The Gift of Fellowship
When The Lord of the Rings: The Fellowship of the Ring movie was released (the first in the trilogy), my husband and son wasted no time getting to the theater. Fifteen-year-old Benjamin was entranced by the battle scenes shown on the television ads. At the time, my seventeen-year-old daughter, Emily, and I weren’t too interested in the movie. I had read and enjoyed the book in high school, but the TV ads made it look like a “guy-movie,” so Emily and I stayed home.
Our two guys reported that it was, indeed, a fantastic movie, and Benj repeatedly said he wanted the family to see it together. Weeks passed, and the movie was no longer shown at the theater. So, when it came out on DVD, I rented it, we watched it together, and I promptly bought a copy. Emily and I couldn’t get enough of it, and the whole family eagerly awaited The Two Towers and The Return of the King, the second and third installments of The Lord of the Rings trilogy.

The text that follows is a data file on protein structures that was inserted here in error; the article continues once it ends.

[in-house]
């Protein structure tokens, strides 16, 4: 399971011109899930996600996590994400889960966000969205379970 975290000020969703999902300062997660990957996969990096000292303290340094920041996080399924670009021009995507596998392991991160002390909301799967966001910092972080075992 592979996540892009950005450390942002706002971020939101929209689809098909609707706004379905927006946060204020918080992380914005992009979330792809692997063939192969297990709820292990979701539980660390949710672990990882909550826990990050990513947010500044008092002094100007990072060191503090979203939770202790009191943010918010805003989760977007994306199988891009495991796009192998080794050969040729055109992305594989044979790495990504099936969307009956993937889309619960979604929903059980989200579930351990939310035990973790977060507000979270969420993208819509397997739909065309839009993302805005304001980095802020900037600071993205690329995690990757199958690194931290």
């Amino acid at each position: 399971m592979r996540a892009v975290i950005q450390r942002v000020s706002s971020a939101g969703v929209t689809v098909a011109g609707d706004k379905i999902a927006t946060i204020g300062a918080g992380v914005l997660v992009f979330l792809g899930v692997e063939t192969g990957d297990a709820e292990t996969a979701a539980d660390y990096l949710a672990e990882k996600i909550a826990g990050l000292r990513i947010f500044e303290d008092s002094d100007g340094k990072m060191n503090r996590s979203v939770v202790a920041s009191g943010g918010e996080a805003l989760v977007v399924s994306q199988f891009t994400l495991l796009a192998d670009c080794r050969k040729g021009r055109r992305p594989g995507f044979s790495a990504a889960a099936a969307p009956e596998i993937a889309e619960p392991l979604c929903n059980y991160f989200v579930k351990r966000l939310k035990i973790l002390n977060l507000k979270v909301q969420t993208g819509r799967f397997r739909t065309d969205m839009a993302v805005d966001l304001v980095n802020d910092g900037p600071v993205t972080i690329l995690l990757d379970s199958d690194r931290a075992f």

Author J.R.R. Tolkein’s saga is great literature, and on-screen, the incredible sets and believable performances make the fantasy real. Movies, like books, touch each person in a unique fashion. We each get something a little different from the experience. Benjamin, for example, loved the exciting adventures of Frodo, the ring-bearer; the scary characters; and the battle scenes, of course. Emily did not eagerly anticipate the fighting, but was enchanted by all the characters and their dedication to completing their quest to rid the world of the evil ring.
But there’s more. Each film in The Lord of the Rings (LOTR) trilogy has much to offer in how we think and feel about people who have disabilities and/or differences. Click here to continue.
Members of the Fellowship were very different from one another, and time after time, it was the differences among the individuals that were,
in fact, strengths!
New Ways of Thinking and Revolutionary Common Sense